During step 3 the women began to show signs of confidence in themselves, in their art making and in using their voice to say what they want to say. With each step, the women became more and more empowered, and this is represented in their work. After the second step, the women were meeting once a week. They were open about their dreams and goals, and what they wanted as opposed to what is expected of them.

They each had ideas of the kinds of skills they wanted to learn in order to create products to sell. These skills ranged from sewing table cloths, to making pottery, to weaving baskets, to owning music equipment to offer music for parties. The women began to realize they had rights. They began to see that they could change their lives for the better. The women became happier. They loved creating art and they loved what the groups offered them. They found a place to be seen, heard and acknowledged. They found the strength and power to be themselves and be proud of who they are.

Step 1-Art
In step one the women's art pieces demonstrate exploration of colour and form (Images 1 to 5 below). In some pieces, one can see a sort of primitive use of shapes and colours. Many women had never used a pencil before doing these art pieces, and showed courage for their willingness to use new and foreign materials every day. They made sure to take good care of every art creation.

  • Things that are important to me.
  • Individual painted images of love, then sewn onto group piece.

Step 2-Art
In step 2 art we can see the interplay between individual art and group pieces (Images 6 to 12 below) . The women became more confident and trustworthy towards their creative and artistic abilities. They also become more confident in speaking in front of one another.

The images become more and more unique as each woman begins to figure out her style and sense of image making. This can be seen in painted symbols of love, and the clay houses. The mandalas were especially exciting for the women. They were so proud of their designs. They realised that they have a skill for design, not just creating. It was common for the women to use bright colours, but as time went on, we begin to see the women's individual sense of creativity as they use different forms, shapes and styles.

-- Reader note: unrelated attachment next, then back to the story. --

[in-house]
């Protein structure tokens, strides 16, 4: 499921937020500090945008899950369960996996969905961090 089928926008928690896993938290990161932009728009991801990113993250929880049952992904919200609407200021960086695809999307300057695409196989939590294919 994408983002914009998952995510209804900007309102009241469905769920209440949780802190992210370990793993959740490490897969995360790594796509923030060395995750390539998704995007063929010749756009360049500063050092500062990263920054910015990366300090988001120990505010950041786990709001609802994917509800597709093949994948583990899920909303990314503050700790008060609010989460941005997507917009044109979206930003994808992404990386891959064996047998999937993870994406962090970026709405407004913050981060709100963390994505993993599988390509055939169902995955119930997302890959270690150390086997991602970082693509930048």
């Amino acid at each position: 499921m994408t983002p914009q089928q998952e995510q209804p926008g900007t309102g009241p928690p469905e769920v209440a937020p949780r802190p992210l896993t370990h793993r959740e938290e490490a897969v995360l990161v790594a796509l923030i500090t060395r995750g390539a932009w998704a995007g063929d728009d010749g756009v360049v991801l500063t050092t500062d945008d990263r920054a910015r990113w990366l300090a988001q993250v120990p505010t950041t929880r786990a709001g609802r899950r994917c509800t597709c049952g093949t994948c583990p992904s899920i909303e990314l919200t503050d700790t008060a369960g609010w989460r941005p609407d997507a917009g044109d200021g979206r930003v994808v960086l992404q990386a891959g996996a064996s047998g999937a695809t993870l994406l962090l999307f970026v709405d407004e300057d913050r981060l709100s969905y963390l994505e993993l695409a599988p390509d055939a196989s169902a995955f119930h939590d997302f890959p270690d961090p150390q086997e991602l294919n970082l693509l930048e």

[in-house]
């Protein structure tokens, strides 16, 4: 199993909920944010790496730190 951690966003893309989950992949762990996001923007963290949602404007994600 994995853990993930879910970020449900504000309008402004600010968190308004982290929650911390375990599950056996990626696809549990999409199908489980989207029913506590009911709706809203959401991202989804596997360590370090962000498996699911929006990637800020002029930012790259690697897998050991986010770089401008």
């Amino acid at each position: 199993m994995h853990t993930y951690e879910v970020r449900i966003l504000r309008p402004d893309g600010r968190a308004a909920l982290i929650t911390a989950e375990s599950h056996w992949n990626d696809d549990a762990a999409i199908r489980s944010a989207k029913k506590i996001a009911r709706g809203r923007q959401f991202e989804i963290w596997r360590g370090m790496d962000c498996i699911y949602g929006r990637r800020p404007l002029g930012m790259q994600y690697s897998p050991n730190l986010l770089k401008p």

Step 3-Art
In step 3, we are able to see development of the woman's unique sense of creativity (images 13 to 19 below). They enjoyed trying new materials and finding new ways to express themselves. The painted and embroidered suns were all different, but when they came together in a banner, they represented the influence of the sun and showed how the women have learned to work together. “I learned to unite with others, how to talk to others and make friends."

The clay sculptures represent the woman's confidence in using the materials in their own way and trusting their ability to create and express themselves. The visual journals were also worked on. The women were excited at the opportunity of telling their story through images and materials. Every session, the Therapist had to be very firm about ending the day, otherwise the women would never stop creating art pieces. By the end, they had run out of all materials because they loved incorporating them into their art. 

The “Future" images and stories were very moving. Even the elder women had plans to do more training so they could learn how to create products they could later sell, or even to become a nurse, teacher, or other jobs they had never dreamed of before. “I have a lot of happiness, i want to learn to be a nurse to help the women". They intended to continue with their weekly art making group. They have the therapists products of baskets, and jewely to bring home and put in the fair trade store in the cities where the Therapists resided.

  • Individual suns painted, embroidered, then a group banner made